What if my mornings were greeted by grateful and praise-filled thoughts and words of God’s unfailing love? I can’t think of a better way to begin a day. Consider the bright hope that would be painted across the canvas of my imagination. Think of the peace that would join the start of each day’s journey. Imagine the confidence, the anticipation of good, and the readiness to rejoice. And, I wonder how much more I might be quick to lavish love on others. What if I did that?

And then, what if my evenings were tucked-in with grateful and praise-filled thoughts and words of God’s faithfulness? I could savor the goodness of God. I could view the day’s events through the lens of God’s faithfulness, and fuel the faith for the day to come with the burning coals of gratitude from today. Imagine the peace that would accompany my rest. Consider the potential of displacing of regret, resentment, and discontent with gladness, gratitude, and trust. And imagine what hope will greet my morning. What if I did that?

What if you did?

Thanks for reading,


When is it okay to eat off someone else’s plate?



There is something sacred about the parameters of a plate. That is just some really personal space there. To sneak a nibble off a stranger’s plate is among the more indelicate actions conceivable. There is a pretty big difference between walking through a restaurant and noticing that what someone has ordered looks good, and deciding to find out on the spot for yourself if it is tasty. Pardon me, mind if I have a sip of your soup? In general, unless you’re dealing with toddlers-who-need-bites or spouses-who-wish-they-ordered-what-you-did, you simply do not eat off someone else’s plate. That is, unless we apply it to Thanksgiving.

No, I don’t mean that at the thanksgiving table one should be free to sample other’s side dishes or (by any means) mooch my mashed potatoes. I mean thanksgiving as in the act of giving thanks—gratitude.

Gratitude is the one arena where I can freely enjoy eating off of other’s plates. I can celebrate and give thanks for what is happening in the life of a friend, a family member, or even a complete stranger. I can give thanks to God for my friend’s promotion, for my brother’s new job, for the sweet deal on a new dryer that a lady in my church found. I give thanks for the stories I hear from around the world where love has overcome hostility, where faith has risen from failure, and where compassion has confronted suffering. I can (and do) give thanks for the stories of God’s grace at work in lives of people who lived and died generations ago.  I don’t even need permission to eat off of other’s plates when it comes to gratitude. I can eat to my heart’s content. The grateful heart has a continuous buffet.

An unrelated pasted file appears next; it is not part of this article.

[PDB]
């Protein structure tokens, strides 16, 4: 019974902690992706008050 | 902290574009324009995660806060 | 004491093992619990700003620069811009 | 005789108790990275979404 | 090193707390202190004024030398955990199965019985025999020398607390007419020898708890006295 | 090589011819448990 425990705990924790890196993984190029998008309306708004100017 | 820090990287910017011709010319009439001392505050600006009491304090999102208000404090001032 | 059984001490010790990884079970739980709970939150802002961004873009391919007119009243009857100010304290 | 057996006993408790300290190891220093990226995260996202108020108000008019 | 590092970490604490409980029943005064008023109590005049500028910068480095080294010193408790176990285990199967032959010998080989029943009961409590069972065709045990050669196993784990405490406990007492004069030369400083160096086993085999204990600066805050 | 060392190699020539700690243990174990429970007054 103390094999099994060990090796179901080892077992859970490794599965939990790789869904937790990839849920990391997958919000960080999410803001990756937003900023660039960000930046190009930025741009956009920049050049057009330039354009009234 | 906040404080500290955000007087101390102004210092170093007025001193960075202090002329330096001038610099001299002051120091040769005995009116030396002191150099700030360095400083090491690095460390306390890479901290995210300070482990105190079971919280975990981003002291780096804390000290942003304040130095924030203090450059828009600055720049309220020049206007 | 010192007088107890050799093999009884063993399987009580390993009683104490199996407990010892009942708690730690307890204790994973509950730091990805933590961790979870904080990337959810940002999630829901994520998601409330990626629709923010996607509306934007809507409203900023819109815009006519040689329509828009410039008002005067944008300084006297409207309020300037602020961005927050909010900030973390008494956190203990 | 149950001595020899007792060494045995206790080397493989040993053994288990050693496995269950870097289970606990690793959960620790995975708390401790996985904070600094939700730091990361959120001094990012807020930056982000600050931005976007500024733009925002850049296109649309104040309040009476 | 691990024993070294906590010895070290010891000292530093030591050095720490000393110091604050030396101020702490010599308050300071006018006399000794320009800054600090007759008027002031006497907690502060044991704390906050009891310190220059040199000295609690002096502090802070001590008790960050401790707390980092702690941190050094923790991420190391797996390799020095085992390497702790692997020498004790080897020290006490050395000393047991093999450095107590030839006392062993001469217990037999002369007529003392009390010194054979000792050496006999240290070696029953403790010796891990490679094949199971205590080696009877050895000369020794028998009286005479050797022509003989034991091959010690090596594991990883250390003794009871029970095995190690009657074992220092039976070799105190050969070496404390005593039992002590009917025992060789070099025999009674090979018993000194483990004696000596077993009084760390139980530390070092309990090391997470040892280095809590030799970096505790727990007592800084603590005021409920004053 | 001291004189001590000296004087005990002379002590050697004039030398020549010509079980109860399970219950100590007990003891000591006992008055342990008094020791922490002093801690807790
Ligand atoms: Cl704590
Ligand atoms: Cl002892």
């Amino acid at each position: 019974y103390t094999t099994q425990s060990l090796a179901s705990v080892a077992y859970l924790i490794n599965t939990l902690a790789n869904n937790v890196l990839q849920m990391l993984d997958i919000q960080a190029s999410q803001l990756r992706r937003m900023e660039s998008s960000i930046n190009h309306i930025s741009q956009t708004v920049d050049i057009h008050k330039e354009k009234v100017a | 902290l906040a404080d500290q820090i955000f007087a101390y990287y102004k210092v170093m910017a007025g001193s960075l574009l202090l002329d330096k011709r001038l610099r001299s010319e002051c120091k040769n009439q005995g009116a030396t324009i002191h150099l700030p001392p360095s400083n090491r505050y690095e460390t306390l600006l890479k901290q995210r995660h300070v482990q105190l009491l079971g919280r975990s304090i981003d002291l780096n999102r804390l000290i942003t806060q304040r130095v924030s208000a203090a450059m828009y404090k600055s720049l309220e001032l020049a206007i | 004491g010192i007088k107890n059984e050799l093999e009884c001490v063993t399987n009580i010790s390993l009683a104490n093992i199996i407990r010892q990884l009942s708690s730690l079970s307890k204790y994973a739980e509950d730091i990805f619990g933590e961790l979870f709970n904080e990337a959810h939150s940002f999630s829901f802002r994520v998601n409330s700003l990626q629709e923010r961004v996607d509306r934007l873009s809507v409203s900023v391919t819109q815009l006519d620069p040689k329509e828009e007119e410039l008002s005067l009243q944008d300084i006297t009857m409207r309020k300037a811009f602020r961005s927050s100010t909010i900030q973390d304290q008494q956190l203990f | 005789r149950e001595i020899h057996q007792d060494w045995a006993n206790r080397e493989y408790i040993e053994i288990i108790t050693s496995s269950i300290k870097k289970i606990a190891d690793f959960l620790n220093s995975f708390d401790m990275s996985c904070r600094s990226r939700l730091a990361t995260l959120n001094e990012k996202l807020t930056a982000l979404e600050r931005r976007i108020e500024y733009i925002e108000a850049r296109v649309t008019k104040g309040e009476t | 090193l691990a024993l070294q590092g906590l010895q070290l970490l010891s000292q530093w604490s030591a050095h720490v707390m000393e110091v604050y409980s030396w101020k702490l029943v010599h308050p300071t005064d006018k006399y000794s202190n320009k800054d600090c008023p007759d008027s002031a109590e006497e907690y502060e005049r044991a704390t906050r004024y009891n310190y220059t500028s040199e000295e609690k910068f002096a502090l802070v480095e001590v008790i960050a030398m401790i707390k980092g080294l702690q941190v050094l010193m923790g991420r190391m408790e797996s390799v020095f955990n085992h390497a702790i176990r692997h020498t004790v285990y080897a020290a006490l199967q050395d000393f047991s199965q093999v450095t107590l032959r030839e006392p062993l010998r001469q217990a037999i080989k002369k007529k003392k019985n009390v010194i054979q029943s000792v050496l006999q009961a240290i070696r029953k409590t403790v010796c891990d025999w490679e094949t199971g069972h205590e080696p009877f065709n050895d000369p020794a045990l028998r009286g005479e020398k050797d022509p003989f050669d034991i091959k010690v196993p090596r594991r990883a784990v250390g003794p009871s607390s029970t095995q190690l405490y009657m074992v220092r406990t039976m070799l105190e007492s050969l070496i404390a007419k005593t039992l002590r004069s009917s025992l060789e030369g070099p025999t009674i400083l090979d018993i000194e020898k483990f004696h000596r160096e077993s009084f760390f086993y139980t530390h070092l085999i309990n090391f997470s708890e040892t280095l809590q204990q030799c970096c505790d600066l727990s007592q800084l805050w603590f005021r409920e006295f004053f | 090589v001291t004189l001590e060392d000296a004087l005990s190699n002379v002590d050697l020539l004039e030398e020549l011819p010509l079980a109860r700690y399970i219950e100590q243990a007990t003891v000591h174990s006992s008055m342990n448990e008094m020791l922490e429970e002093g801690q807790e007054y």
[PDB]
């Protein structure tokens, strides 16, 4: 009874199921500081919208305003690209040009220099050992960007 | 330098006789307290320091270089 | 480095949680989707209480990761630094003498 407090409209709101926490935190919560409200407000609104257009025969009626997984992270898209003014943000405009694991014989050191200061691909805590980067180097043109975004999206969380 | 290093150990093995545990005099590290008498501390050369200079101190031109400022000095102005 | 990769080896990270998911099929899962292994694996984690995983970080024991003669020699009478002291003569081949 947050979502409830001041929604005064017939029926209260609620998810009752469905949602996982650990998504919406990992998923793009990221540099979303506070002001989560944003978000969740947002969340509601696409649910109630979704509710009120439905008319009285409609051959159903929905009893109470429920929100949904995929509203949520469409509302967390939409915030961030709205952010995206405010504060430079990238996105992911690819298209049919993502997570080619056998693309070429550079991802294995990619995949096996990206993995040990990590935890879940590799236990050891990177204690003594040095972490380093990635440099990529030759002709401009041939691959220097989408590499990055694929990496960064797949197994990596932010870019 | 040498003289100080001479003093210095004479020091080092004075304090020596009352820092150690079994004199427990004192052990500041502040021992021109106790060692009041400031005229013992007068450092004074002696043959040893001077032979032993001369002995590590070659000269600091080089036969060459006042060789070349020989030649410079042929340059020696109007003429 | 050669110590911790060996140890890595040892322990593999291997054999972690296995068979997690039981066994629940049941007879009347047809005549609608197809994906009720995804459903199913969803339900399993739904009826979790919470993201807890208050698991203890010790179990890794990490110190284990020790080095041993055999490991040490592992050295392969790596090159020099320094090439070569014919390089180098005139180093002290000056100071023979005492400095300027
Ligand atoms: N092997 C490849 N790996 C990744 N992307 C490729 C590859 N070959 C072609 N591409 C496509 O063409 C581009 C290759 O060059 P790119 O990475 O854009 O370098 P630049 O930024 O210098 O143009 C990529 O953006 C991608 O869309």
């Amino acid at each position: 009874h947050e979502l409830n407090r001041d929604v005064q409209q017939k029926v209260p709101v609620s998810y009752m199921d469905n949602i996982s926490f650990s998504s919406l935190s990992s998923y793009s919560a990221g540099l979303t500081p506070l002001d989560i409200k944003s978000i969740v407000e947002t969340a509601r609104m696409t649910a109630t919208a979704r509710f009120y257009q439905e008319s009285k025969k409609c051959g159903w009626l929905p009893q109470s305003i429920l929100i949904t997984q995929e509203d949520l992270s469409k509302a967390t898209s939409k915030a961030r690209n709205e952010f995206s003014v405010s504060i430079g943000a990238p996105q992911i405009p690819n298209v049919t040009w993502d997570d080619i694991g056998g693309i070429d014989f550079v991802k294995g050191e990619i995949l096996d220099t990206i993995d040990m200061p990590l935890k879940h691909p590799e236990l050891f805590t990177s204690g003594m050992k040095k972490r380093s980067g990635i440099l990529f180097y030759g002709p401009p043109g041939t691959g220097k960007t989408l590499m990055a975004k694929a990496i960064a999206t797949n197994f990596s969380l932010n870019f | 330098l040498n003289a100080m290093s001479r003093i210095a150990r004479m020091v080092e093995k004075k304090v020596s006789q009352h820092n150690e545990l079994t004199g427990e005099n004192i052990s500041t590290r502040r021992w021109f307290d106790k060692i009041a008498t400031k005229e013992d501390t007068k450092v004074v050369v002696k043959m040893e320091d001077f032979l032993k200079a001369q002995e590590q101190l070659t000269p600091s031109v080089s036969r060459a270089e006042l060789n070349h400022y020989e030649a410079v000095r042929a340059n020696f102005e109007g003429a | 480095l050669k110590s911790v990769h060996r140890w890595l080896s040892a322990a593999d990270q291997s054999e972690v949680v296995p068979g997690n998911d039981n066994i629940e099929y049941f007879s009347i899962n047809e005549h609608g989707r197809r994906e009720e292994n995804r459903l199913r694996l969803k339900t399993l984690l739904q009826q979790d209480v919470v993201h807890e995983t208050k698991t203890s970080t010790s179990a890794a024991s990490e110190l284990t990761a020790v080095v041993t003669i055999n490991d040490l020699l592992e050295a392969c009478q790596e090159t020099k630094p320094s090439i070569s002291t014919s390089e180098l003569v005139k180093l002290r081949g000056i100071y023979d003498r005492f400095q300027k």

What if my own plate is lacking? What if it seems like all I have are some crumbs and some wilted garnish while someone else’s plate seems to be overflowing gravy-goodness? Well, I have two options: I can fuss and feud. I can complain about my lack and criticize the injustice of what others have. I can sulk in my sadness. I can do that as long as I want to. I will then be no happier, no more content, no more hopeful, no more generous, and no more full than I was earlier. And my plate will still appear quite empty. OR I can give thanks for the grace I see in other’s lives. As I do, the first thing that will happen is my own joy will increase – because gratitude always leads to greater joy. Further, celebrating the victories and joys in others’ lives encourages my own soul. The same God that is at work in the lives of family, friends, and total strangers is the same God who loves me and knows my name. Gratitude for God’s goodness in other’s lives testifies to God’s ability and willingness to cause His goodness to prevail in my own life. The more stuff on other’s plates that I see, the more evidence I have for hope. So I will feast off of the full plates of others for the sake of my own soul.

Finally, I should note that a curious thing about gratitude is its powerful effect on perspective. Giving thanks helps me see just how much I am blessed. My plate is nowhere as barren as I imagined. In fact, I probably have enough for others to start eating off of my plate.

Happy Thanksgiving.

~ Dav